Below are the names of owners of my parent’s property from
1915 - Patrick Coffey
and Athol James Plunkett had the title - trading as Coffey
1919 - Harry Mahaney Adair and Edward
1923 - Leonard Hubert Fowler or Lowler
(hard to read the writing)
1937 - Sidney Doy
1954 - Jack Doy (son of Sidney) - Sidney
and Harriet retired and made a trip to the UK (Grange Farm Scotton,
1973 - R & N Boyle (my parents).
Incidentally if you google earth the farm location,
you can see the Woolundra South Rd that the farm house is on, but
there is a short road off the highway just back towards the town
of Kellerberrin that is actually called Doy Road. This was originally
supposed to go back through the land, but as farm sizes grew, it
basically became the driveway to the neighbour. So there is a gazetted
road named after the Doy family. Mission road is opposite. As a
side piece of information. Mission road was a spot about 3 to 5
km up the road near an intersection where in the early days the
local indigenous people lived out of town. Not one of our best historical
achievements. Regards Scott Boyle, NSW
The Postal Address is: Mattishall 6410 Kellerberrin
Google Map Click HERE
Intrigued I approached our local historian (Iris
Coe) and she informed me that a few year back she did some family
history research for a Graham Doy who lived in Western Australia.
A search of the internet turned up just one and thankfully he had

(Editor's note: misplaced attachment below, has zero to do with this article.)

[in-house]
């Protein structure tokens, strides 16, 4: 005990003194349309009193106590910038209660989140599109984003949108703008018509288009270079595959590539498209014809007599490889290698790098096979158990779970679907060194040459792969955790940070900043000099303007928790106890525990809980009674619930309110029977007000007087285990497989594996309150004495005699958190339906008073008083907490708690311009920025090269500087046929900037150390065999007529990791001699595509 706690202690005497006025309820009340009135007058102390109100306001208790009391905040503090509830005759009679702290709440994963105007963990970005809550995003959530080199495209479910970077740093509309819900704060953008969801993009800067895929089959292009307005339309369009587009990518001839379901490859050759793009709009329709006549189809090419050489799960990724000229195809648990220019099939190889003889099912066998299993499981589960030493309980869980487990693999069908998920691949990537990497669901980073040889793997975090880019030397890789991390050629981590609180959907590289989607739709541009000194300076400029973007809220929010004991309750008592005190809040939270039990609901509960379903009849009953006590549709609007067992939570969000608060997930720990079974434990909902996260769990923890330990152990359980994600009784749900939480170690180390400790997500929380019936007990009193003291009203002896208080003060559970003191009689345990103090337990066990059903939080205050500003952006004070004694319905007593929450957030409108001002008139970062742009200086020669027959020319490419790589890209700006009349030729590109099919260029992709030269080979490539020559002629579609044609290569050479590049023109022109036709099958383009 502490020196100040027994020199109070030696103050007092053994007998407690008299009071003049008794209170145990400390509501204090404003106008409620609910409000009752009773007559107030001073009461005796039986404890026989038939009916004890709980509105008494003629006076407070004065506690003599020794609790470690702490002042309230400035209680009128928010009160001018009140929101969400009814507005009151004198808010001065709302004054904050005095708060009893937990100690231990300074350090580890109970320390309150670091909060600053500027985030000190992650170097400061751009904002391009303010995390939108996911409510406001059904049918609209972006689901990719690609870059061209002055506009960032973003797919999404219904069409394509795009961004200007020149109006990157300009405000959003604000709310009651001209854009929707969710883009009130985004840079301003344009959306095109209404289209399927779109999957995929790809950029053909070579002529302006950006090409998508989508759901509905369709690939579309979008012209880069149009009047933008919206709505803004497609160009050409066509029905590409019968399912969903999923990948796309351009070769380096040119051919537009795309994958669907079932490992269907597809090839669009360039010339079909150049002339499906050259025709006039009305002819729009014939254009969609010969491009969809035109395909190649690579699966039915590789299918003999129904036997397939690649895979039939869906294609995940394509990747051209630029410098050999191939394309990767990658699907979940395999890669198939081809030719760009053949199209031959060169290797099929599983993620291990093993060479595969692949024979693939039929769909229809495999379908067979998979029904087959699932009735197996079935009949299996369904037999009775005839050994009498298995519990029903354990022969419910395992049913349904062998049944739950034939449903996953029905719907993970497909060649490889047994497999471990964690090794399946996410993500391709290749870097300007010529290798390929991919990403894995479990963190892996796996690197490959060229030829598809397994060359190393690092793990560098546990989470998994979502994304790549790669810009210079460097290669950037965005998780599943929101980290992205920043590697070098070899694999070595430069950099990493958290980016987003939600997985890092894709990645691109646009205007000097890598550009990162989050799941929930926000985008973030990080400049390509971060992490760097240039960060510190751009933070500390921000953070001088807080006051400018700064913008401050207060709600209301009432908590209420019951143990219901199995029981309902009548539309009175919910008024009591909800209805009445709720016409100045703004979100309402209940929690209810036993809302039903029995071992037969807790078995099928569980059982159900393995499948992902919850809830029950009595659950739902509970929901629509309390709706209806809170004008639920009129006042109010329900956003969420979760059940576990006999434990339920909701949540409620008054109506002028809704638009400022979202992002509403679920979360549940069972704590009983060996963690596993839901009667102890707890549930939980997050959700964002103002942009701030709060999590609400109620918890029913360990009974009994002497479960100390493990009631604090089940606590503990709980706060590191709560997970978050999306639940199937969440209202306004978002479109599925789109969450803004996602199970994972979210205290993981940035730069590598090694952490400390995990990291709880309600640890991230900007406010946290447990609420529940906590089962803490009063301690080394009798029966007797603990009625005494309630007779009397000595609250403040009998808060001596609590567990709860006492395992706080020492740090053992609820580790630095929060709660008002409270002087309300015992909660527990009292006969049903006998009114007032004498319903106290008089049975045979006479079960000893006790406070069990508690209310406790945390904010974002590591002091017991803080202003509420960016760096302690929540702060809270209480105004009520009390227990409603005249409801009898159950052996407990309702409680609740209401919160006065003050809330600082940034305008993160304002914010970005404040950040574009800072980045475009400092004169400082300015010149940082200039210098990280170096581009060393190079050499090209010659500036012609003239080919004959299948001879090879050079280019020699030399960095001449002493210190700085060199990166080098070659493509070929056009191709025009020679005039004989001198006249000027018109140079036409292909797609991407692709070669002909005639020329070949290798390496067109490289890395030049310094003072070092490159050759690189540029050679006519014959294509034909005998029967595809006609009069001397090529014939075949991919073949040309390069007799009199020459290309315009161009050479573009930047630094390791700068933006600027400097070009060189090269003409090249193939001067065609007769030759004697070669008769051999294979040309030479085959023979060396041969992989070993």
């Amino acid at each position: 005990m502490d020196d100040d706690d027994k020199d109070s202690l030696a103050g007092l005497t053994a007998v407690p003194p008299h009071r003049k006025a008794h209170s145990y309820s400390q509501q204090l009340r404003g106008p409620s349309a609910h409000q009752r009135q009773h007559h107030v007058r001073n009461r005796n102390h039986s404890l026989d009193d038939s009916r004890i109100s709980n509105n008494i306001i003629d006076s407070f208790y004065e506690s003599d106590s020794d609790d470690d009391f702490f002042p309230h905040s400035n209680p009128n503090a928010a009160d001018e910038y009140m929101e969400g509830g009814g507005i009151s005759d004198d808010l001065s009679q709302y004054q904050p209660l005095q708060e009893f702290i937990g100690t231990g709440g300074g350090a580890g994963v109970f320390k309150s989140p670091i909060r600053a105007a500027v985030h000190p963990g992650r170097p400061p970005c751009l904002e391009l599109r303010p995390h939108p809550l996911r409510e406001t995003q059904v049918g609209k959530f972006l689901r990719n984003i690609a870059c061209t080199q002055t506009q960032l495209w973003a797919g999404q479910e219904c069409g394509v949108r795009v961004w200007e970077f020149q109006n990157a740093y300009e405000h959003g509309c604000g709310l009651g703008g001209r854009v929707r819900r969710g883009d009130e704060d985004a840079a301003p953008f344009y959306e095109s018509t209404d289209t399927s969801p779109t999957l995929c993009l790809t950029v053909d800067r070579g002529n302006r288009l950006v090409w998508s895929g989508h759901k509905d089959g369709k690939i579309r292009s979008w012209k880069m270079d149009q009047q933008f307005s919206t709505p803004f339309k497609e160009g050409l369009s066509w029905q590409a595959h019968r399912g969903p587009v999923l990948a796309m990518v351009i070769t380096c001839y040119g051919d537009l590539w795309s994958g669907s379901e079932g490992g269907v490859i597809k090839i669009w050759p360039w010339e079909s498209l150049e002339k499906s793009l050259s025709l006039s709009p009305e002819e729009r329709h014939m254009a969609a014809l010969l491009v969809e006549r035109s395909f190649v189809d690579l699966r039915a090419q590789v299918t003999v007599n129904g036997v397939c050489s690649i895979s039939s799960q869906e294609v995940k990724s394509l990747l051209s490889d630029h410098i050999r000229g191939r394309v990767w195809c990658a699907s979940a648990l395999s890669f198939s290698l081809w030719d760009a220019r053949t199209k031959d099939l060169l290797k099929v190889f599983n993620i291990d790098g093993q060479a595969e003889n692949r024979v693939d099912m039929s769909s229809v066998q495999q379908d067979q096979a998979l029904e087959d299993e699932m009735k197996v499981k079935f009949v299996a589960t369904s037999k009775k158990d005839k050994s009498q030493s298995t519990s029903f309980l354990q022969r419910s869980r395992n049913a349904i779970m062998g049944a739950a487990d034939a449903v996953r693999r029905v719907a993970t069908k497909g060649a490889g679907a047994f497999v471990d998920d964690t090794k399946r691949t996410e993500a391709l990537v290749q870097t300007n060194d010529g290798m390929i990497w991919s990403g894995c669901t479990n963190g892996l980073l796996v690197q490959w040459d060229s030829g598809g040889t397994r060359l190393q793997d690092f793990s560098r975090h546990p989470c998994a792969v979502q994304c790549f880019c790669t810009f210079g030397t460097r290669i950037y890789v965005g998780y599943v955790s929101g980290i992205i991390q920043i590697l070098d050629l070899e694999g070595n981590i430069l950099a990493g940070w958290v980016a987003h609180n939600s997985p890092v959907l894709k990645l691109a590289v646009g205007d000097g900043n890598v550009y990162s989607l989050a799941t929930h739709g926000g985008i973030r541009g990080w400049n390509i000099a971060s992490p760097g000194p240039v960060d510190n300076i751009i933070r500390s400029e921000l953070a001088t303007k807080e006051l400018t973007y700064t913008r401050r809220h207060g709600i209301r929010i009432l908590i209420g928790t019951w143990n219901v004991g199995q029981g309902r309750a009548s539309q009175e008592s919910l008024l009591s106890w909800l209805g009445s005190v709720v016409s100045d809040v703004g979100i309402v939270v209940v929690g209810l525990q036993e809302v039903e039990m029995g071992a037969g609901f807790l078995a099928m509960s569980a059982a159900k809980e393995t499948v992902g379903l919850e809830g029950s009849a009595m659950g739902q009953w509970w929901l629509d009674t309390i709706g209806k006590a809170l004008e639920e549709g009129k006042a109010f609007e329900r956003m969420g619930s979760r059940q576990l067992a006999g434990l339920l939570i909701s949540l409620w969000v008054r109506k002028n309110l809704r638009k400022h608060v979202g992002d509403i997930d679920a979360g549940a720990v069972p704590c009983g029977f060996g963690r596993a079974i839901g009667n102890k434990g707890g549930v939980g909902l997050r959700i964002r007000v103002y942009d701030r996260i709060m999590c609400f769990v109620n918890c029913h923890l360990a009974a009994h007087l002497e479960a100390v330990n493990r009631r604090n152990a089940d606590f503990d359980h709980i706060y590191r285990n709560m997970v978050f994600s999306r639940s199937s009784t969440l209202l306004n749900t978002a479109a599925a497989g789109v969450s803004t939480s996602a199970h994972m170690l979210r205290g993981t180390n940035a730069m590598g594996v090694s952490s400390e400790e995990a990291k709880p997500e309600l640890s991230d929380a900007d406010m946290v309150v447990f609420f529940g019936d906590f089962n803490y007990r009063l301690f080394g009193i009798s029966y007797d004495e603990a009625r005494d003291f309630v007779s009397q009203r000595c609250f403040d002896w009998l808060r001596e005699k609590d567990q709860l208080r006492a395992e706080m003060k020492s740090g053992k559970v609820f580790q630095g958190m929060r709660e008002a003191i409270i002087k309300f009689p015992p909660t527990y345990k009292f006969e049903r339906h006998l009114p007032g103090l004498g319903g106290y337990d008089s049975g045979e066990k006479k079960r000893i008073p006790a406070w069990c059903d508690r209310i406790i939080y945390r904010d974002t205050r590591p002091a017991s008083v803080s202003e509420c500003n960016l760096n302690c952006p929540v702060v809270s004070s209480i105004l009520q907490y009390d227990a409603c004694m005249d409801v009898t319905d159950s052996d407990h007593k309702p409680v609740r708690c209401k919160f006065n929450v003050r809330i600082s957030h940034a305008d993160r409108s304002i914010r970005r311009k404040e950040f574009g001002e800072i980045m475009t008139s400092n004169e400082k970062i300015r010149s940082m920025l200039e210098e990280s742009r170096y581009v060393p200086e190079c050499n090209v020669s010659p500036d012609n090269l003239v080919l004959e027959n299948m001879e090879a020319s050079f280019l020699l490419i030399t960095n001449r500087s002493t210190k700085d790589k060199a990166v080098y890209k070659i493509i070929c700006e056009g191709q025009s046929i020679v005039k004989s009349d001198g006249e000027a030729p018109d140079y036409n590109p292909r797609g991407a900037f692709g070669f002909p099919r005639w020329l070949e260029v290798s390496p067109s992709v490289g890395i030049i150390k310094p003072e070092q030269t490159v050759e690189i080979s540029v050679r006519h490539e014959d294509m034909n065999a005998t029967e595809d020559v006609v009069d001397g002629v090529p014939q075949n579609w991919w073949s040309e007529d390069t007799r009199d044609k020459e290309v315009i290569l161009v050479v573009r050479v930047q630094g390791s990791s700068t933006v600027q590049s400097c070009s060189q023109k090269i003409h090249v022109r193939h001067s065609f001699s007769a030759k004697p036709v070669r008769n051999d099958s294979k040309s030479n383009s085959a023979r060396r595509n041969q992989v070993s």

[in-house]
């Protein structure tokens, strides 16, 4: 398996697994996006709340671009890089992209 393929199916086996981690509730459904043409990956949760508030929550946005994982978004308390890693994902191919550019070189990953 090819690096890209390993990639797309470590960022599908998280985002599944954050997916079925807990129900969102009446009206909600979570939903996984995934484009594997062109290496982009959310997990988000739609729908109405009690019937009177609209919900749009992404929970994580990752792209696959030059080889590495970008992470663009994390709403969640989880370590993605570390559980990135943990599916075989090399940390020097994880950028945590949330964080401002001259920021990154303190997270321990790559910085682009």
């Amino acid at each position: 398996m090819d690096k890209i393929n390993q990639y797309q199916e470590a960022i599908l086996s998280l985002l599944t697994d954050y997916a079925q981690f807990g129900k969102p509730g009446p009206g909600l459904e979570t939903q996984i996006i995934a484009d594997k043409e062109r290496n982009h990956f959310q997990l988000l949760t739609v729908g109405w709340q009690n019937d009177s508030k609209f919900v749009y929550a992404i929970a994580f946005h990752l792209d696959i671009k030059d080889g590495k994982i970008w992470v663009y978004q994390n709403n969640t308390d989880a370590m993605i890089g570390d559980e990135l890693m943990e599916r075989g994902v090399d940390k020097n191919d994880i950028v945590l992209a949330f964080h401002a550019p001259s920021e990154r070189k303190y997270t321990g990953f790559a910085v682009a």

an email address which was still active. Within hours he got back
to me with the following
Yes, my grandfather was Sidney Doy born in Welbourne on 6th
December 1888. Before immigrating Australia in 1921 he worked at
Hewitt’s butchers in Mattishall. Yes the farm was named ‘Mattishall’
by my grandfather. Sidney and my father Jack traded
as 'Doy and Company' and bought a number of small titles eventually
holding a farm of some 3000 acres. My father sold 'Mattishall '
to the Boyle family in 1974. Regards Graham Doy. Western Australia
The Doy story:
- with thanks to Graham Doy
Sidney Doy was the youngest of nine children,
born on December 6th 1888 and baptised at All Saints church Welborne,
Norfolk on August 11 1889 – entry 542, the son of John
Doy (1851 - 1929) a Blacksmith of Welborne and his wife Annie.
He had four surviving brothers and two sisters. Twins Sidney and
Edwin, born 1882 died a few weeks after birth.
In the 1911 census Sidney was recorded as
a 21 year old butcher living with his parents and sister Florence
a 23 year old Assistant School Teacher. Soon after the census Sydney/Sidney
married Harriet Grant Saunders in the December quarter of
1911 at the district of Mitford. At this time it is unclear if they
married at Welborne or Mattishall Church. It is thought Sidney worked
for Hewitt’s butchers on Church plain. Harriett Gant Saunders
was born in the December quarter of 1891 at Calton Rode she was
the daughter of George Saunders a Farmer of Brake Farm Gavestone,
Norfolk and before that Carlton Rode and his wife Emma.
Sidney and Harriet had children:
 Stanley Sidney Doy
born Jun quarter 1912 (at Welborne)
 Frederick John Doy born Dec quarter
1913 (August 23 1913 at Welborne)